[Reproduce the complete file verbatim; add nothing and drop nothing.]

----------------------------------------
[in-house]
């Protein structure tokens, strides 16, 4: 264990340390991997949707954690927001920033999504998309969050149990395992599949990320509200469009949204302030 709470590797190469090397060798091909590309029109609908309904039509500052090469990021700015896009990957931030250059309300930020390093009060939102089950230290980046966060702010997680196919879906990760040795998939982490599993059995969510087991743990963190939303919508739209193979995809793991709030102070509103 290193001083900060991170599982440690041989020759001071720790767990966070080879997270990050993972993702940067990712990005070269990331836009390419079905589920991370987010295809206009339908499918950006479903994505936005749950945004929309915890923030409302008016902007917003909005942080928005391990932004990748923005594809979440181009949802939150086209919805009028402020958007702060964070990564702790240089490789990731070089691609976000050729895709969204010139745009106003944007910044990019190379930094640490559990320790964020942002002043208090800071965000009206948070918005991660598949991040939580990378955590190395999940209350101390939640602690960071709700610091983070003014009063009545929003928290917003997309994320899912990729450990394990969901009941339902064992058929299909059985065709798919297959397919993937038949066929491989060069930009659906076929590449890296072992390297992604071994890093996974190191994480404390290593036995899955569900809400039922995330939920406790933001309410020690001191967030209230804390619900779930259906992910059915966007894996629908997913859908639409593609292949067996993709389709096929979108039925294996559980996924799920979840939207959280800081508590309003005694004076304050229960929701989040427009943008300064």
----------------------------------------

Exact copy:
[in-house]
């Protein structure tokens, strides 16, 4: 264990340390991997949707954690927001920033999504998309969050149990395992599949990320509200469009949204302030 709470590797190469090397060798091909590309029109609908309904039509500052090469990021700015896009990957931030250059309300930020390093009060939102089950230290980046966060702010997680196919879906990760040795998939982490599993059995969510087991743990963190939303919508739209193979995809793991709030102070509103 290193001083900060991170599982440690041989020759001071720790767990966070080879997270990050993972993702940067990712990005070269990331836009390419079905589920991370987010295809206009339908499918950006479903994505936005749950945004929309915890923030409302008016902007917003909005942080928005391990932004990748923005594809979440181009949802939150086209919805009028402020958007702060964070990564702790240089490789990731070089691609976000050729895709969204010139745009106003944007910044990019190379930094640490559990320790964020942002002043208090800071965000009206948070918005991660598949991040939580990378955590190395999940209350101390939640602690960071709700610091983070003014009063009545929003928290917003997309994320899912990729450990394990969901009941339902064992058929299909059985065709798919297959397919993937038949066929491989060069930009659906076929590449890296072992390297992604071994890093996974190191994480404390290593036995899955569900809400039922995330939920406790933001309410020690001191967030209230804390619900779930259906992910059915966007894996629908997913859908639409593609292949067996993709389709096929979108039925294996559980996924799920979840939207959280800081508590309003005694004076304050229960929701989040427009943008300064």